Karan Kumar

| @CouldBeKaran | July 9,2018

SLAPP, in line with the term’s literal perusal, is an acronym for Strategic Lawsuits Against Public Participation. These are cases filed to shut down any criticism, regardless of its authenticity. Intrinsically linked with the Freedom of Speech guaranteed by Article 19(1)(a), SLAPP suits have not yet garnered the requisite judicial scrutiny. The only relevant instance of the higher Indian judiciary taking cognisance of the threats SLAPPs pose is the 2009 verdict of the Crop Care Federation of India vs Rajasthan Patrika (Pvt) Ltd case. Here, the Delhi High Court issued a warning with respect to SLAPPs, holding:

“Free speech and expression is the life blood of democracy. Any action — even civil injunctions, damages, or threat to damages, are bound to chill the exercise of that invaluable right of the people, and the press. By giving such orders, or allowing claims for damages, for perceived injury to reputation, the harm done to freedom of press, which facilitates free flow of ideas is incalculable.”

How do SLAPPs operate

These proceedings are usually defamation suits filed by a party to silence any criticism it may have been subject to and are usually characterised by two primary features. First, the complainants possess greater means and resources than the defendants. Hence, such suits are usually demonstrative of a David versus Goliath scenario, with the defendants being individuals such as journalists, activists, academics, or bloggers, pitted against complainants being affluent entities.

The complainants possess greater means and resources than the defendants. Hence, such suits are usually demonstrative of a David versus Goliath scenario, with the defendants being individuals such as journalists, activist, academics, or bloggers, pitted against complainants being powerful entities

As a general trend, the complainants are substantially more affluent, both in terms of financial and social capital, compared to the defendants.

The second defining characteristic of the suits is the aspect of harassment they embody. Here, the aforementioned allows the complainants to embroil their critics in long-drawn litigation battles across various judicial forums. The mismatch in resources permits the complainants to indulge in their problematic enterprise whereas the costs of maintaining and sustaining a legal defence takes a massive toll on the defendant, which apart from fulfilling the complainant’s objective of harassment, may even force the defendants into silence.

They manifest themselves as civil defamation suits claiming exorbitant sums as damages, criminal defamation suits under the Indian Penal Code’s (IPC) Section 499, or simply by relying upon the delaying mechanisms the procedural aspects of the legal system avail.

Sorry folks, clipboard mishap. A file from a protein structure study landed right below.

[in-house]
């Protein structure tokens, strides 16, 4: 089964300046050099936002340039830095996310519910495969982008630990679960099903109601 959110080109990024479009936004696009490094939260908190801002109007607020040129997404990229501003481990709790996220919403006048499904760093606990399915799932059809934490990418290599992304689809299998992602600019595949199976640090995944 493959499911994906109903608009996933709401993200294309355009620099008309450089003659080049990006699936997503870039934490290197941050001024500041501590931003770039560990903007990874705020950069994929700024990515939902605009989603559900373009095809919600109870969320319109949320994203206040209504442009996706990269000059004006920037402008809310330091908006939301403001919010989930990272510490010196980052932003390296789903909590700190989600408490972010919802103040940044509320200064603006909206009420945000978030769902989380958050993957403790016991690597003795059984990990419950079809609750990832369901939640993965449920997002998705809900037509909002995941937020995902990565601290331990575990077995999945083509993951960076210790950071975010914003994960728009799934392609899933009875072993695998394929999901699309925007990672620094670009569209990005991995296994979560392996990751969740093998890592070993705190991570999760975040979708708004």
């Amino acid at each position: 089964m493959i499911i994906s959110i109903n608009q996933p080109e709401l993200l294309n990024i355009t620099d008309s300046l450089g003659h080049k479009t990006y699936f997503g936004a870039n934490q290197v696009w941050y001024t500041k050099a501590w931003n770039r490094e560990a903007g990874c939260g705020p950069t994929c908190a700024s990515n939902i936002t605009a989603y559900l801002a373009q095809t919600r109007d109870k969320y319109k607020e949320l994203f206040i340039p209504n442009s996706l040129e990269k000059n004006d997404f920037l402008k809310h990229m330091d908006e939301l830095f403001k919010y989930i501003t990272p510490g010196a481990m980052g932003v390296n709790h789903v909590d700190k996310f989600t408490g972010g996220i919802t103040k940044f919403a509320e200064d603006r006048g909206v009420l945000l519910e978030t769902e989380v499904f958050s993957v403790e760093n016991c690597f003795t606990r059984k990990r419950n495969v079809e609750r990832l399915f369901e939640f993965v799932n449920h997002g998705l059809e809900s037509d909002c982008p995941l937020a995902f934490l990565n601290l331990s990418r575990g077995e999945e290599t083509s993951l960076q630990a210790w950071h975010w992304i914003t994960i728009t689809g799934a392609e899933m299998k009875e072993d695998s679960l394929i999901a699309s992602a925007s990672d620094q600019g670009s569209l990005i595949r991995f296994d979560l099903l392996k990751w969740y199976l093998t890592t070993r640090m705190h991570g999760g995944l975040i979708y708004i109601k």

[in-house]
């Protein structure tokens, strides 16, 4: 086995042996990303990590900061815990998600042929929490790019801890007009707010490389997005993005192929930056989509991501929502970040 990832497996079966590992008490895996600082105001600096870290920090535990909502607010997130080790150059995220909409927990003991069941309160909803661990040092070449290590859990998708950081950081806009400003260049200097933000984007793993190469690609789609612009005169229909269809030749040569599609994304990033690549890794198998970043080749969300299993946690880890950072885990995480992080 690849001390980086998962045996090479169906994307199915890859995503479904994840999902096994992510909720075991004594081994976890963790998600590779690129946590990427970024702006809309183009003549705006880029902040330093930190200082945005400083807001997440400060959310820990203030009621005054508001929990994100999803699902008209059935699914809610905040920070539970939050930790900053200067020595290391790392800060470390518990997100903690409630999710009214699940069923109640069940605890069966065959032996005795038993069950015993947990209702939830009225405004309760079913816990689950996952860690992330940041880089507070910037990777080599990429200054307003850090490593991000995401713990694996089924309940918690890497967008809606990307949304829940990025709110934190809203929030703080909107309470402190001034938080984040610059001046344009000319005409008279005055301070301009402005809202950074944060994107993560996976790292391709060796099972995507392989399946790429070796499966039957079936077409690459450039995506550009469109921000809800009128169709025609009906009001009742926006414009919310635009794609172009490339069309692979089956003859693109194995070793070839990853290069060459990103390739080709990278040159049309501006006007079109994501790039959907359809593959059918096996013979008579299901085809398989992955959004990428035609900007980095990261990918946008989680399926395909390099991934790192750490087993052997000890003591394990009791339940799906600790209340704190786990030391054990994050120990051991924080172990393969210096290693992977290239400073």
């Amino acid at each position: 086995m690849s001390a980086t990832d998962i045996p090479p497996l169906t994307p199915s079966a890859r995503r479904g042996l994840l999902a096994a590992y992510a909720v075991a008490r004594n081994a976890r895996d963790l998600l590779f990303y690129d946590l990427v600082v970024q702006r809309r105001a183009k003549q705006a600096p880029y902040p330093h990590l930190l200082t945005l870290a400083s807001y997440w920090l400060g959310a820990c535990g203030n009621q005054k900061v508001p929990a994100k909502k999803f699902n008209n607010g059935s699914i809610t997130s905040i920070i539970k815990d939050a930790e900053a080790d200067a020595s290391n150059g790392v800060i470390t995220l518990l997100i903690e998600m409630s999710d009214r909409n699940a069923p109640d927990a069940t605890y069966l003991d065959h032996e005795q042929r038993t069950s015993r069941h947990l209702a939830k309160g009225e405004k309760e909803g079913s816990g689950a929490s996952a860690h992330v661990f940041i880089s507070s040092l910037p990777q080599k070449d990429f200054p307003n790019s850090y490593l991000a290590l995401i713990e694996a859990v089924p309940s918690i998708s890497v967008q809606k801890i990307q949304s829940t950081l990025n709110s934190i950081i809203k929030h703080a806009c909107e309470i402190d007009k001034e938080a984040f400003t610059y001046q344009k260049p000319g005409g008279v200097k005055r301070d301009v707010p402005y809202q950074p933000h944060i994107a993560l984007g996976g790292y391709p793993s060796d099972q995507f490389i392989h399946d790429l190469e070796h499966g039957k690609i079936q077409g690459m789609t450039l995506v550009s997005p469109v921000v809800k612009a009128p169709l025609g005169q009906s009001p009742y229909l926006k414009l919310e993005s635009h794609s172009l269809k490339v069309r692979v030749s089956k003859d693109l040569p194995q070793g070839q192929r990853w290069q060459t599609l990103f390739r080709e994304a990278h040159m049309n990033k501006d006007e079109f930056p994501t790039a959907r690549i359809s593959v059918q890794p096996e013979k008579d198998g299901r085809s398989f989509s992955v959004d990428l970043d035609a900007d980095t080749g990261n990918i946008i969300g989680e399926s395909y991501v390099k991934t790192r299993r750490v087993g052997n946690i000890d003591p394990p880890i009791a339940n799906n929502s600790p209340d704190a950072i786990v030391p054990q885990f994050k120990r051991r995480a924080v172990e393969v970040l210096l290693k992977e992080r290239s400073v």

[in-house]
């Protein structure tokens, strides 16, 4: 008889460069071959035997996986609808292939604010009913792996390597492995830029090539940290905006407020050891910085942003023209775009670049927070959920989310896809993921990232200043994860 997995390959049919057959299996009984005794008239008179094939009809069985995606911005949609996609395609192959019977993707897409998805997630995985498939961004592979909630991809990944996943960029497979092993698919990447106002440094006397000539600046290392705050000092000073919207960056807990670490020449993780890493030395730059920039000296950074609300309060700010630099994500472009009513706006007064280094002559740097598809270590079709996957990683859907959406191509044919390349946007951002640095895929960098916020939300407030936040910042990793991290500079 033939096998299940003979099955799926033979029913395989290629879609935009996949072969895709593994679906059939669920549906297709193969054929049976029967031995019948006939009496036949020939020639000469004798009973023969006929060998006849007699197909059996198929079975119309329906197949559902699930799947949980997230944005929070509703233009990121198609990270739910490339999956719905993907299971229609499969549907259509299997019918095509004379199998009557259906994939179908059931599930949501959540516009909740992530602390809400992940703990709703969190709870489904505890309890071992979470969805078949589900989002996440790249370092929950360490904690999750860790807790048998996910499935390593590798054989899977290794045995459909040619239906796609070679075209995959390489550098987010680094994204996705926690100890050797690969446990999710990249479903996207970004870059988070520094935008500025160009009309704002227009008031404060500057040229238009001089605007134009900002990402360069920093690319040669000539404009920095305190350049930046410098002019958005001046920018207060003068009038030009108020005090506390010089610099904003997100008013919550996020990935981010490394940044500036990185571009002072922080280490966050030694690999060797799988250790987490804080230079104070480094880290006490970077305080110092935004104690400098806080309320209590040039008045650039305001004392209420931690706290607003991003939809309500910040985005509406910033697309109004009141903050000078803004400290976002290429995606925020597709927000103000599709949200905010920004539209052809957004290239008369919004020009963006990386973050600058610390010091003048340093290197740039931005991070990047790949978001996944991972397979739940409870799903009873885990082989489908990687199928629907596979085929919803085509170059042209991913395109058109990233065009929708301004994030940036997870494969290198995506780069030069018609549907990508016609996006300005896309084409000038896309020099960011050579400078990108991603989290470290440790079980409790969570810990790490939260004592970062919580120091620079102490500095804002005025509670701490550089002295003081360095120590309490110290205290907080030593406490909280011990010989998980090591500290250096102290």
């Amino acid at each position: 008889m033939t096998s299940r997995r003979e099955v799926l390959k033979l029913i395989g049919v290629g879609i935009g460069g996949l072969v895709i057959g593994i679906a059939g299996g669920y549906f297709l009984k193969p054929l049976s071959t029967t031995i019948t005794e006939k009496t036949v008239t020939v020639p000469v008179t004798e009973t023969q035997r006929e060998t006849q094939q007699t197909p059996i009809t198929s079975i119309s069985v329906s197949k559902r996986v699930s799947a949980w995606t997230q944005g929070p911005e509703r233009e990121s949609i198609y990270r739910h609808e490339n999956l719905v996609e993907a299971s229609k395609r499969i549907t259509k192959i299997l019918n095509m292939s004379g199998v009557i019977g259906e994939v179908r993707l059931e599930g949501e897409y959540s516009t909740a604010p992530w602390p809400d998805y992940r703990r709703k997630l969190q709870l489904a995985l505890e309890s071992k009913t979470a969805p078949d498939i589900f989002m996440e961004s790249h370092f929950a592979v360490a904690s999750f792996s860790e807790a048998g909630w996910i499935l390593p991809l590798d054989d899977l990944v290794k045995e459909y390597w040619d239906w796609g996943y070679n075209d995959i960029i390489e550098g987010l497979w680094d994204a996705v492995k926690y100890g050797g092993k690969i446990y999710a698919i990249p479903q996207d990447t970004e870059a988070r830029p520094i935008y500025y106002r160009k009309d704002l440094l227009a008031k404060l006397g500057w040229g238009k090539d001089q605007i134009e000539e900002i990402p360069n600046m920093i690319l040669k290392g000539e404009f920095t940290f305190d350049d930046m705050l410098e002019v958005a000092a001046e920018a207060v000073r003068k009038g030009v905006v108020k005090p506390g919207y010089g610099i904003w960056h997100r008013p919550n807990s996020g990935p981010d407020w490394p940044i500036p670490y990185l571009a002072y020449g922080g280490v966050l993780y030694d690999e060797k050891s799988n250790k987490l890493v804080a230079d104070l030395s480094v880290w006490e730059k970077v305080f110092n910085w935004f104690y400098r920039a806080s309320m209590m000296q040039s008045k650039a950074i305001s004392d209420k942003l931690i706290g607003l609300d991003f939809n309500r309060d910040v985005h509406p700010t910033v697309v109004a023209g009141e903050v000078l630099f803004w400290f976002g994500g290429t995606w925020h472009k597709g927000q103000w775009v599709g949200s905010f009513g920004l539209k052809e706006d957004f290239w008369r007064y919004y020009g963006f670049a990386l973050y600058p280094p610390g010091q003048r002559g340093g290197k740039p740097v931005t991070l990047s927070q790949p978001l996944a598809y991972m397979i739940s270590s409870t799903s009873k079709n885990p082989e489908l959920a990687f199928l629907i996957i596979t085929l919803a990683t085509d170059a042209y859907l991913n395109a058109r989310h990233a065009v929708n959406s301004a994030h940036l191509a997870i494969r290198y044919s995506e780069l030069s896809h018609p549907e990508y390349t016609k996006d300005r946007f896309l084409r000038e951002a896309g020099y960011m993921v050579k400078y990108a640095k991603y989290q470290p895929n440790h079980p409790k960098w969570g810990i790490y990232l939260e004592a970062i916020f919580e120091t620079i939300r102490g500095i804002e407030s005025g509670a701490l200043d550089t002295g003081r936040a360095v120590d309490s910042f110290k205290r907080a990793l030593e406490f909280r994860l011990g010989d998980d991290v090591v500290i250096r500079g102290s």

Civil suits

Laws pertaining to civil defamation are not codified, hence adjudication upon such matters is governed by the principles of common law. By virtue of this, the complainants are free to seek exorbitant amounts as damages, which ties into the harassment aspect of such suits. The following are a few instances of such suits:

A one crore rupee claim made by RK Pachauri, former TERI Chief, against lawyer Vrinda Grover who made public the statements of two of her clients, as the latter had accused Pachauri of sexual harassment.

A 5 crore rupee claim made by United Phosphorous Limited, a leading pesticide manufacturer against an NGO, Kheti Virasat Mission, for publicly discussing the negative health effects of pesticides.

A 1,000 crore rupee claim against investigative journalist Josy Joseph by Jet Airways for writing about the alleged links between the airline and gangster Dawood Ibrahim in his book, A Feast Of Vultures.

A demonstration of these tactics succeeding is the recent stepping down of Paranjoy Guha Thakurta as the editor of Economic & Political Weekly (EPW), following a simple legal notice indicating towards a multi crore defamation suit by Adani Power Ltd unless an article they deemed to be defamatory was taken down. Not only did EPW board of trustees decide to remove the piece from its website, it also asked Guha Thakurta  to not change the editorial format of EPW’s academic inclination by publishing investigative stories in the commentary journal, thereby laying bare the myriad editorial self-censorship that media platforms — even the prestigious and serious ones such as EPW — resort to in order to avoid being trapped in a vicious cycle of SLAPP suit generated adversity.

“Truth”, a principle at the forefront of investigative and critical endeavours maliciously targeted by SLAPPs,  is an absolute defence in the cases of civil defamation, without the burden of them being published in lieu of public good. This tilts the scales in favour of the defendants vis-à-vis the legal battle, but more often than not these ends are not achieved due to the long-drawn, resource intensive nature of litigation in India.